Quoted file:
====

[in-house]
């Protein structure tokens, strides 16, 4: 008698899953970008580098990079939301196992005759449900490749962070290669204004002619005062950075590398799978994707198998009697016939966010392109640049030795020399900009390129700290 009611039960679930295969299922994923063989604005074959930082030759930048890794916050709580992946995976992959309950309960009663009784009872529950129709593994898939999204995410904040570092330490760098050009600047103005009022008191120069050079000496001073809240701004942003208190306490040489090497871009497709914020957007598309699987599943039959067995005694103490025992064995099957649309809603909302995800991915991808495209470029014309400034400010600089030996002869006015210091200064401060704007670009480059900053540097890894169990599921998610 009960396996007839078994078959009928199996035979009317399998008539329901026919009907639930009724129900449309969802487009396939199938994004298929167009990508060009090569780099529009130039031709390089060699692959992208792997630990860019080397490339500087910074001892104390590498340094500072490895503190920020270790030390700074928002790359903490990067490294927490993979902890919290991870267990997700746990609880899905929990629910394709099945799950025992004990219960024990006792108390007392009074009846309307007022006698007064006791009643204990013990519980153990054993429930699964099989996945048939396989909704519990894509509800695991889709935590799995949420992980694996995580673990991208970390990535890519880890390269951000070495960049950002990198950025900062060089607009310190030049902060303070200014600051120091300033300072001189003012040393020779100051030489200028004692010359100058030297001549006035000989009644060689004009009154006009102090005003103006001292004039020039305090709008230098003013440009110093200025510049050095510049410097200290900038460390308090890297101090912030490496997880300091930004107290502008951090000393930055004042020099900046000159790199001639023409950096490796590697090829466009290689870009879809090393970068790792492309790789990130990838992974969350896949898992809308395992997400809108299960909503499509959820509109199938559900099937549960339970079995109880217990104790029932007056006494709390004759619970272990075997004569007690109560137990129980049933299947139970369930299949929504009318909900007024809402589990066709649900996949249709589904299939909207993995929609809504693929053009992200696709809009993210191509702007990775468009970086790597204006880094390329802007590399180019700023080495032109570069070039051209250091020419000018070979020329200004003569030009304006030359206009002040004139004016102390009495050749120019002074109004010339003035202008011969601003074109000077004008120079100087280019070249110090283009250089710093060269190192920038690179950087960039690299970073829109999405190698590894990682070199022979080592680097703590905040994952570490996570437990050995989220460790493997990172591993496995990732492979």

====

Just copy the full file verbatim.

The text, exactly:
[in-house]
């Protein structure tokens, strides 16, 4: 008698899953970008580098990079939301196992005759449900490749962070290669204004002619005062950075590398799978994707198998009697016939966010392109640049030795020399900009390129700290 009611039960679930295969299922994923063989604005074959930082030759930048890794916050709580992946995976992959309950309960009663009784009872529950129709593994898939999204995410904040570092330490760098050009600047103005009022008191120069050079000496001073809240701004942003208190306490040489090497871009497709914020957007598309699987599943039959067995005694103490025992064995099957649309809603909302995800991915991808495209470029014309400034400010600089030996002869006015210091200064401060704007670009480059900053540097890894169990599921998610 009960396996007839078994078959009928199996035979009317399998008539329901026919009907639930009724129900449309969802487009396939199938994004298929167009990508060009090569780099529009130039031709390089060699692959992208792997630990860019080397490339500087910074001892104390590498340094500072490895503190920020270790030390700074928002790359903490990067490294927490993979902890919290991870267990997700746990609880899905929990629910394709099945799950025992004990219960024990006792108390007392009074009846309307007022006698007064006791009643204990013990519980153990054993429930699964099989996945048939396989909704519990894509509800695991889709935590799995949420992980694996995580673990991208970390990535890519880890390269951000070495960049950002990198950025900062060089607009310190030049902060303070200014600051120091300033300072001189003012040393020779100051030489200028004692010359100058030297001549006035000989009644060689004009009154006009102090005003103006001292004039020039305090709008230098003013440009110093200025510049050095510049410097200290900038460390308090890297101090912030490496997880300091930004107290502008951090000393930055004042020099900046000159790199001639023409950096490796590697090829466009290689870009879809090393970068790792492309790789990130990838992974969350896949898992809308395992997400809108299960909503499509959820509109199938559900099937549960339970079995109880217990104790029932007056006494709390004759619970272990075997004569007690109560137990129980049933299947139970369930299949929504009318909900007024809402589990066709649900996949249709589904299939909207993995929609809504693929053009992200696709809009993210191509702007990775468009970086790597204006880094390329802007590399180019700023080495032109570069070039051209250091020419000018070979020329200004003569030009304006030359206009002040004139004016102390009495050749120019002074109004010339003035202008011969601003074109000077004008120079100087280019070249110090283009250089710093060269190192920038690179950087960039690299970073829109999405190698590894990682070199022979080592680097703590905040994952570490996570437990050995989220460790493997990172591993496995990732492979």